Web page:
CASINO

Macau extends casino GGR winning streak in January 2018

TAGs: gaming revenue, Macau

Macau casinos are off to a good start this year as gross gaming revenue (GGR) climbed 36.4 percent in January, with both the VIP and the mass market remaining vibrant.

Macau extends casino GGR winning streak in January 2018Figures provided by Macau’s Gaming Inspection and Coordination Bureau (DICJ) showed that Macau’s casino GGR climbed to MOP26.26 billion (US$3.26 billion) in January compared with the MOP19.3 billion ($2.4 billion) it posted in the same month last year.

The year-on-year growth was well above financial analysts’ expectation of between 25 and 30 percent.

“We estimate VIP GGR was up 50 percent year-on-year (versus 22 percent year-on-year in fourth quarter) and mass GGR was +22 percent to 24 percent year-on-year (versus +17 percent year-on-year in fourth quarter), both of which showed big accelerations from recent trends and beat recent expectations, partly helped by easy comps (given Chinese New Year calendar shift) and VIP luck,” international brokerage JP Morgan Securities said in a Thursday note.

Japanese brokerage Nomura pointed out that the lower than expected GGR in January 2017 was affected by the placement of the Chinese New Year, which straddled both January and February last year.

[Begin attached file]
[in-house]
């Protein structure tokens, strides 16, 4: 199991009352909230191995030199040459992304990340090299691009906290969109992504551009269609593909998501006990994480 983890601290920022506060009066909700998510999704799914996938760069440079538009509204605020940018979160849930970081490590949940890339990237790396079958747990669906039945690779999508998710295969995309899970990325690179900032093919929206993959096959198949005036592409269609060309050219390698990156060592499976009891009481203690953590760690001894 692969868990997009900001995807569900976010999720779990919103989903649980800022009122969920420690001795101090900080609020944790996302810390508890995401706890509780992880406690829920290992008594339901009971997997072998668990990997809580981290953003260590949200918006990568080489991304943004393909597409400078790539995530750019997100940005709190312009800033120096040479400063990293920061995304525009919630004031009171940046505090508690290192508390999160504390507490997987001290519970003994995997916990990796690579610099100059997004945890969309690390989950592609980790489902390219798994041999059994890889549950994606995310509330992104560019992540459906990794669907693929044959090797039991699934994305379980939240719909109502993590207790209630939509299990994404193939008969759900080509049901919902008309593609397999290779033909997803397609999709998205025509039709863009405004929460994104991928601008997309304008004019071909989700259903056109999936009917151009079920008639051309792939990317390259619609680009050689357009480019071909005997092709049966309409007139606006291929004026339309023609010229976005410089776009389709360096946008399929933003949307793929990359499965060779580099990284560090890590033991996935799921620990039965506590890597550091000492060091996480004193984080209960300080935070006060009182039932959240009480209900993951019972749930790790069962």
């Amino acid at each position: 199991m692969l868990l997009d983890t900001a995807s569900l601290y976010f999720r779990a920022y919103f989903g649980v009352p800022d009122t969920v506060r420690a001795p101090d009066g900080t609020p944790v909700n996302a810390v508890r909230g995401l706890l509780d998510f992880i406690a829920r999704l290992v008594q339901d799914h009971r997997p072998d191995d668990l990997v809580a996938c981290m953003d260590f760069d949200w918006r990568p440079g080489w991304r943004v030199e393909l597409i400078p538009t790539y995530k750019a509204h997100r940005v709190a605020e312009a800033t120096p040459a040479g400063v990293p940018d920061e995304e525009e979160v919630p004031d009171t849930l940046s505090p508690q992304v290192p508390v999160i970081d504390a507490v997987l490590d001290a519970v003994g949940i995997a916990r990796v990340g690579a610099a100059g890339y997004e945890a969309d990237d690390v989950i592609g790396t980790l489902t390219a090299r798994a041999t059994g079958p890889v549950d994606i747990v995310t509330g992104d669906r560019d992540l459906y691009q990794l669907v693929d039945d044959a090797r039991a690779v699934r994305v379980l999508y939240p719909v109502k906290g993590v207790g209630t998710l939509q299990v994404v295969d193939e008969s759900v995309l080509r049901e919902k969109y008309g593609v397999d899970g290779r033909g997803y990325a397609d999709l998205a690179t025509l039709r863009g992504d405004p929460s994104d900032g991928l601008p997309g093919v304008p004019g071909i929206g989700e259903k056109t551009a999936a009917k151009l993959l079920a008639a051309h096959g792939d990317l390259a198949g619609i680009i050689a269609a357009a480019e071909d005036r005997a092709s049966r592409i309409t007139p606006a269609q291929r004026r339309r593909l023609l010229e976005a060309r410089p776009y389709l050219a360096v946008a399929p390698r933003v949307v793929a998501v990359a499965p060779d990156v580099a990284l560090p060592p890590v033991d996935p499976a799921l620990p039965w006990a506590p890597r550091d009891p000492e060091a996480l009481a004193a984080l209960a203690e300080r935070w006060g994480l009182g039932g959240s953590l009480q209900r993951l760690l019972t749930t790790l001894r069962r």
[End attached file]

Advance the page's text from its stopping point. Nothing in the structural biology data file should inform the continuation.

Despite the better-than-expected January 2018 GGR, international credit debt watcher Fitch Ratings isn’t feeling as confident about the Macau casino market as it did last year.

Fitch Ratings Director Colin Mansfield told Macau-based reporters that the former Portuguese enclave’s GGR will decelerate to 11 percent this year as volatility remains in the VIP segment. Mansfield pointed out that the possible credit tightening in mainland China due to the cooling of housing market will contribute to VIP volatility. He expects the mass and VIP segments to grow by 14 percent and 9 percent this year.

“Fitch’s cautious position on VIP reflects inherent volatility and the potential for an economic slowdown on mainland China. The housing market [in mainland China] continues to show signs of deceleration, with housing sales turning negative year-on-year for three consecutive months in fourth quarter 2017. In addition, credit conditions are tightening,” Mansfield said, according to GGRAsia.

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